This is a delicious dish, one that combines features from my two favorite Chinese cuisines—Hunan and Shanghai. The Hunan half of the dish is the stir-fry of plush scallops and crunchy water chestnuts, in a pungent sauce dotted with bits of orange or tangerine peel and chili. The Shanghai half is the border of deep-fried spinach threads. They have a wonderful, almost smoky taste, even better to my tongue than the fried seaweed which one finds often in Shanghai dishes and which inspired this spinach variation.
Rinse the scallops briefly with cool water, then pat dry. Leave tiny bay scallops whole. Cut large sea scallops in half through the middle to yield two thick coins, then cut each coin crosswise into fourths or sixths to yield chunky bits the size of a bay scallop.
Combine the egg white, wine, salt, and cornstarch, and stir briskly for about 2 minutes, until smooth. (Do not be tempted to use more egg white, or it will cling in skin-like bits to the scallops when fried.)
Put the scallops in a small bowl, scrape the marinade on top, then toss well to combine. There will be more marinade than scallops, but do not worry as the scallops will absorb it. Seal airtight, then refrigerate 8–36 hours. The longer the mixture sits, the plumper the scallops will be and the more marinade they will absorb.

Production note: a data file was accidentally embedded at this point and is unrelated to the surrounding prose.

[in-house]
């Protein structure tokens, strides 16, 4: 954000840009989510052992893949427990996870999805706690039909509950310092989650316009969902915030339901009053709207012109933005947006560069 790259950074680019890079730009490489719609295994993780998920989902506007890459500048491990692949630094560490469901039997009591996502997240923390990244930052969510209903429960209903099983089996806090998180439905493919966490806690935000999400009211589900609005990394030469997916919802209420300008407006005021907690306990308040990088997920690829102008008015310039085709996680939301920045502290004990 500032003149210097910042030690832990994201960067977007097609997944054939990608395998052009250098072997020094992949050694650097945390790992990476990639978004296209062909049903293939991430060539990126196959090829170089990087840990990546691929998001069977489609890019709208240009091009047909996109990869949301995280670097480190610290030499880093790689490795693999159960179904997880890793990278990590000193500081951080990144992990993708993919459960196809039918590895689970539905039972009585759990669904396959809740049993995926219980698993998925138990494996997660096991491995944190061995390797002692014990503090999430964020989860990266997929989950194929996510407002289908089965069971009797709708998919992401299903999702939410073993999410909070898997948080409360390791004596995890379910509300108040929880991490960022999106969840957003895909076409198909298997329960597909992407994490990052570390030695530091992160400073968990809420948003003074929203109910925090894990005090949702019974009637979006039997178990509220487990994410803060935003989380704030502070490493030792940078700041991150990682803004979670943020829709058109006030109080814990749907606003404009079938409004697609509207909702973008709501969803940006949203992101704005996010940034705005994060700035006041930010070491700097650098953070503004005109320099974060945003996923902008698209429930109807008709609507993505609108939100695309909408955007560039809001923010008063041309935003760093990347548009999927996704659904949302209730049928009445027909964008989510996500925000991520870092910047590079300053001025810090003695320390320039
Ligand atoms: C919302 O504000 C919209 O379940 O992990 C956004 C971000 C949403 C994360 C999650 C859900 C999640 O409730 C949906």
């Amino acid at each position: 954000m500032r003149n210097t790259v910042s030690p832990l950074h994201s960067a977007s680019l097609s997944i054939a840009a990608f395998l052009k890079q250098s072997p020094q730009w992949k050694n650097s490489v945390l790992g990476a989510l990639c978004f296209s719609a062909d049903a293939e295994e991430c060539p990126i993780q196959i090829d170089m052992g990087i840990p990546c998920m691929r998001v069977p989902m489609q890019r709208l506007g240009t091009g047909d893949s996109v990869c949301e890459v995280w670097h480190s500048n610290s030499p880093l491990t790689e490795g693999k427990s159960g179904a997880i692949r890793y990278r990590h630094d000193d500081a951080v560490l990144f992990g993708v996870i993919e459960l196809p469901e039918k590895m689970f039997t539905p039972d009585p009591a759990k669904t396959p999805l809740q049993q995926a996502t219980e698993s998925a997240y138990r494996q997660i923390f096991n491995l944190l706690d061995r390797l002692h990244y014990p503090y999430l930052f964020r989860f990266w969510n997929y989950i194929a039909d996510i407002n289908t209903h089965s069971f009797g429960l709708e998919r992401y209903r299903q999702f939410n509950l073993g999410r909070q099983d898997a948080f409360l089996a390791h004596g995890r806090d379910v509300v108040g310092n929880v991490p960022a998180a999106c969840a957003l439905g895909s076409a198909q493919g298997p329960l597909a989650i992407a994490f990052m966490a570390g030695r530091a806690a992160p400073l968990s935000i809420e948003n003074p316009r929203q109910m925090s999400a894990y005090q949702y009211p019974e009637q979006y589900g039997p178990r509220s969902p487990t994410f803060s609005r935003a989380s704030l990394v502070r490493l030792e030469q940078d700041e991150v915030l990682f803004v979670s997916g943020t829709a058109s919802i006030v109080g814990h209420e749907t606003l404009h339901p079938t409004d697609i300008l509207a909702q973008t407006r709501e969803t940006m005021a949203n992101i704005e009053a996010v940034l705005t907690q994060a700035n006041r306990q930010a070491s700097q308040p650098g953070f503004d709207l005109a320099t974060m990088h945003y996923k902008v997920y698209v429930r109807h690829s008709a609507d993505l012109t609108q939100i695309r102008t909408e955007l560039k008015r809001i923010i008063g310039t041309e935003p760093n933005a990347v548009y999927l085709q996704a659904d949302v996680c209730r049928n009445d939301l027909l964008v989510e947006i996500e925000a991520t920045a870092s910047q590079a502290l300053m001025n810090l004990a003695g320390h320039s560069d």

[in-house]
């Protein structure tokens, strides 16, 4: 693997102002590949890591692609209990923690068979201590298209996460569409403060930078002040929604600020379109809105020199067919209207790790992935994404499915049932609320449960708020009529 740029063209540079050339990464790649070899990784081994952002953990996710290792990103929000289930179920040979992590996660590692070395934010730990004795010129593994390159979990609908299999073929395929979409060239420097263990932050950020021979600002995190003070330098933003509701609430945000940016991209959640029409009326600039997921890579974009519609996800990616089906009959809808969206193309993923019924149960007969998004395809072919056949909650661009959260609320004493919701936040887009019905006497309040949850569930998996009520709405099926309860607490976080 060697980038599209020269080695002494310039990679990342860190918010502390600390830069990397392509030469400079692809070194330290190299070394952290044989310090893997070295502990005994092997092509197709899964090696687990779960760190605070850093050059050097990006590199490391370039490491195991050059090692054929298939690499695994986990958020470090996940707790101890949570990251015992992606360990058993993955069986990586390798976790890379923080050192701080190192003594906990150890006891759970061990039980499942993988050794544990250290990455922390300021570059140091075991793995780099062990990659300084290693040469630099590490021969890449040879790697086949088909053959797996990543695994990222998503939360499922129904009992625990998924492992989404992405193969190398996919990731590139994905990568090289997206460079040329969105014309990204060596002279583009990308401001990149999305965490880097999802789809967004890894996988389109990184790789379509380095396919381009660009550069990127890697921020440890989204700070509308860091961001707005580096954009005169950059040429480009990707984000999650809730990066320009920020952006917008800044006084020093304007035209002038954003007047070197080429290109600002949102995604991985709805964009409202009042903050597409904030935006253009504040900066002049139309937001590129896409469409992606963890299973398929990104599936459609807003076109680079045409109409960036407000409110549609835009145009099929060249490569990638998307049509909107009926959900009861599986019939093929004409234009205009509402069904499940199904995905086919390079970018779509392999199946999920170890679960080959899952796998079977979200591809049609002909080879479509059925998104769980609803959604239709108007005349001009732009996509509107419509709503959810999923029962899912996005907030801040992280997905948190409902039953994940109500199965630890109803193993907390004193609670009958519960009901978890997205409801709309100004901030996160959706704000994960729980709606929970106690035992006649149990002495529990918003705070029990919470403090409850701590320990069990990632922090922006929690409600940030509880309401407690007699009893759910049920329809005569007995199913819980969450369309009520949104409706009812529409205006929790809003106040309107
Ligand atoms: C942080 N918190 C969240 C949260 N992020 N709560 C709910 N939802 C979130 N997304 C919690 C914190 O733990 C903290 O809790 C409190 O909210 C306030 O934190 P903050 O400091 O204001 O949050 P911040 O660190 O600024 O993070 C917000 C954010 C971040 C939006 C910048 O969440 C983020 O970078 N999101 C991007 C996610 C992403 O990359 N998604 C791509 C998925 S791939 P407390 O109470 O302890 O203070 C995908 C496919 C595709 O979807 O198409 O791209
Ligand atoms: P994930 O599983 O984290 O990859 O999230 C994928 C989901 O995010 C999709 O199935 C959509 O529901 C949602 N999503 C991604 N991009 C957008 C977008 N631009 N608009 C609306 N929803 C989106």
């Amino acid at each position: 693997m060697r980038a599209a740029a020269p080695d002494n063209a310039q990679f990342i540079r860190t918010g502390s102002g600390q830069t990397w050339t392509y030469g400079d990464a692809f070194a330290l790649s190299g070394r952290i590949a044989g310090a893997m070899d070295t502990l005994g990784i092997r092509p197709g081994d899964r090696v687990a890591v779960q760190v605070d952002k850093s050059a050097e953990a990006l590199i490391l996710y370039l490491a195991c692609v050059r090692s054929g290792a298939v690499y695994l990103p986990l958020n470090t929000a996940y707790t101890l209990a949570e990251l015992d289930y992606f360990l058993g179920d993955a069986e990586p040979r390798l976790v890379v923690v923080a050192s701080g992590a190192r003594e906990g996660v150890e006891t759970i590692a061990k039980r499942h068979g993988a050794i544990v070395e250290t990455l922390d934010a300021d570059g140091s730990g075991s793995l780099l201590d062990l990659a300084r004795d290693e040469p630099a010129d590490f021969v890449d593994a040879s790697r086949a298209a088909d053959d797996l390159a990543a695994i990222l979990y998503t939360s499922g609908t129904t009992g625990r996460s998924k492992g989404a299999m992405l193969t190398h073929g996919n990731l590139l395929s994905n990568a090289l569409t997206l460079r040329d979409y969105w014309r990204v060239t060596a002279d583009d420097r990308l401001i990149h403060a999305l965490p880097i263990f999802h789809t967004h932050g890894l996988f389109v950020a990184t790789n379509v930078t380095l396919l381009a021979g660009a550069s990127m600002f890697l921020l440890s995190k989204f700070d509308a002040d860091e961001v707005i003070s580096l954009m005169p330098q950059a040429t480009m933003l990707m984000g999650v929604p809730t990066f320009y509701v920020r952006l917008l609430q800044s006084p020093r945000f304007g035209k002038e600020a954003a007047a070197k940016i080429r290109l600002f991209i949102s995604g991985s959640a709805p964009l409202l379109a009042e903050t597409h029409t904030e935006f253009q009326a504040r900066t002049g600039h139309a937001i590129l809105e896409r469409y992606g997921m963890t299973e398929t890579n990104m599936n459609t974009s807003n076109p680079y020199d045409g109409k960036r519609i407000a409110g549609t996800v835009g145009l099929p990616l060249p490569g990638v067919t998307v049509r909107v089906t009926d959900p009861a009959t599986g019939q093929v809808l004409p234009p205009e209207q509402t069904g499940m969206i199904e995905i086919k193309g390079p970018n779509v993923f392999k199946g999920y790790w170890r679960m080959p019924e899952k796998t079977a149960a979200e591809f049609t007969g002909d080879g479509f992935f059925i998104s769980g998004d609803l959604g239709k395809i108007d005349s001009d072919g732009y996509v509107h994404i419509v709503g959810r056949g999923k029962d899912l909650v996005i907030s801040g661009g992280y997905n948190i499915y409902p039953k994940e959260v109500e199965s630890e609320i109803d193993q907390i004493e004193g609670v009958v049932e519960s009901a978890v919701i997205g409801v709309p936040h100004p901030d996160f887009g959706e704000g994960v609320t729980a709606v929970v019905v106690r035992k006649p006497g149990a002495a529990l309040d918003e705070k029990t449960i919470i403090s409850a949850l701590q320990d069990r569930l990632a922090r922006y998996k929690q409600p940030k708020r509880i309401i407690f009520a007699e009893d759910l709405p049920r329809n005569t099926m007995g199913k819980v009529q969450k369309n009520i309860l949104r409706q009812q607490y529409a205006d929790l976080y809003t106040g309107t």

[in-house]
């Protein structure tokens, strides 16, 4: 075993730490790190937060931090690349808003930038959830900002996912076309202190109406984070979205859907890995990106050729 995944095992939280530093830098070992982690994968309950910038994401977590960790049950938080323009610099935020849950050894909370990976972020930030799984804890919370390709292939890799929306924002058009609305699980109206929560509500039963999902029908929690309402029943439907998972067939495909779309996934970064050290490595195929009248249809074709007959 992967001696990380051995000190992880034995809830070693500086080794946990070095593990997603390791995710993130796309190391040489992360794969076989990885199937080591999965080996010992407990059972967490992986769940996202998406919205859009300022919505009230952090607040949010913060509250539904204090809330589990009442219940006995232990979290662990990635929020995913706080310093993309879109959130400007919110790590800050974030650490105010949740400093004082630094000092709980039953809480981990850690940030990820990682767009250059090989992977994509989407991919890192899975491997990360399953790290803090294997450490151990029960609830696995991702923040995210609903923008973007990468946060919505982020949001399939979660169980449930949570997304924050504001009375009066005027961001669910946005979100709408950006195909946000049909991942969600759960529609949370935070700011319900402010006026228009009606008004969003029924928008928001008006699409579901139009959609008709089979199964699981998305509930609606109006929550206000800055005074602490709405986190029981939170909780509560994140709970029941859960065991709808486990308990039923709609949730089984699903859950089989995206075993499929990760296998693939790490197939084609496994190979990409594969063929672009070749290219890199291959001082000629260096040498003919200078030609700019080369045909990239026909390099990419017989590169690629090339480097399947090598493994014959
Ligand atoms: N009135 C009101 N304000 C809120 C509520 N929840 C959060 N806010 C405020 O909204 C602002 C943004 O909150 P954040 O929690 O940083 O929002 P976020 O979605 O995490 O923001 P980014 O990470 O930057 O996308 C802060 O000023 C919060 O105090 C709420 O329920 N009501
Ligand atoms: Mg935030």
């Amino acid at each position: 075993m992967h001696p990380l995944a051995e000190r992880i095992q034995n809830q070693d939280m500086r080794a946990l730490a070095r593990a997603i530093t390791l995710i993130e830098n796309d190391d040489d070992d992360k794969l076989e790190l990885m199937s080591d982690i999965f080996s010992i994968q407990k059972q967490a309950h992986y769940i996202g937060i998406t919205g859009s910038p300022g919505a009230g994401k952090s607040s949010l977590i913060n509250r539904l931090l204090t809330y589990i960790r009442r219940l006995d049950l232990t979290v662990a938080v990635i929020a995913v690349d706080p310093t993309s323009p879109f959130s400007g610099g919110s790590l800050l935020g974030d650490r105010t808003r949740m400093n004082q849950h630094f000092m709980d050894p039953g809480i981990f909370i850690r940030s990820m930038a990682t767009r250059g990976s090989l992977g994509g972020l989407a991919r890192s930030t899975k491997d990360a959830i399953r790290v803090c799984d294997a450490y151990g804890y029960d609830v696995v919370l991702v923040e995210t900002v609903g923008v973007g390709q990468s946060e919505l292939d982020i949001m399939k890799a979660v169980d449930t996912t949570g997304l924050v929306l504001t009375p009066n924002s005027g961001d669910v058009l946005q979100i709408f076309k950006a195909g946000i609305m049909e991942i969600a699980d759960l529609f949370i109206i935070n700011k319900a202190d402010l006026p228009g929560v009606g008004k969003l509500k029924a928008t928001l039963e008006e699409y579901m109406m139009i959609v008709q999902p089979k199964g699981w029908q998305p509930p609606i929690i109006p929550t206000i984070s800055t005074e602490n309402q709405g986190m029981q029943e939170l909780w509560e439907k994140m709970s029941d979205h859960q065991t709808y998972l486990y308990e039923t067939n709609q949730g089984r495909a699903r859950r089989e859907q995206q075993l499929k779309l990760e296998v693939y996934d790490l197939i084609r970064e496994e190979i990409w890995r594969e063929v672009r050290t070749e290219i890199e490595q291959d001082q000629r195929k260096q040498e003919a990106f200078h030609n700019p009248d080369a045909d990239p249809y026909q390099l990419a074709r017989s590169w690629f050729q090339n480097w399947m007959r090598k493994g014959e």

Peel fresh water chestnuts. Or, drain and blanch canned water chestnuts in plain boiling water for 15 seconds to remove the tinny taste. Drain immediately and flush with cold water until chilled. Cut the water chestnuts neatly into a tiny dice the size of a peppercorn. Seal airtight and refrigerate until use, overnight if desired.
Clean the spinach leaves with cool water, then shake or spin dry. If you are working in advance, refrigerate the leaves covered with a damp cloth, overnight if desired.
If you are using home-dried orange or tangerine peel, cover with warm water until soft, about 10 minutes, then pat dry. Mince the softened home-dried peel or the scraped fresh peel finely, to yield ¾ teaspoon. Put the minced peel, scallion, garlic, ginger and red chili flakes side by side on a small saucer. Seal airtight and refrigerate until use, up to several hours.
Combine the sauce ingredients, stirring to dissolve the sugar. Combine the cornstarch mixture in a small bowl and leave the spoon in the bowl. This may be done hours ahead.
Be sure the spinach leaves are dry and blot up any tiny drops of moisture with a paper towel. Stack ¼ of the leaves shiny side down on your cutting surface, with the bigger leaves on the bottom. Roll up the leaves along the long side, like a carpet, rolling away from you. (The shiny side will be on the outside of the roll. This is to keep the leaves from breaking, by rolling them in the direction in which they naturally curve.) Then use a sharp, thin-bladed Chinese cleaver or knife to cut the roll crosswise into thin slices ⅛-inch thin. (This is called “silken threads” in Chinese, and chiffonade in French.) Fluff to separate the strands, put them aside on a plate, then repeat with the remaining leaves. If you are working in advance, you may refrigerate the cut spinach for an hour, sealed airtight but loosely to prevent crushing.
About 30 minutes in advance of serving, arrange the ingredients, a large Chinese mesh spoon or heatproof strainer or skimmer, and a baking sheet lined with a triple thickness of paper towels all within easy reach of your stovetop. Put a serving platter of a color to contrast with the spinach and scallops in a low oven to warm. Stir the scallops to loosen the pieces.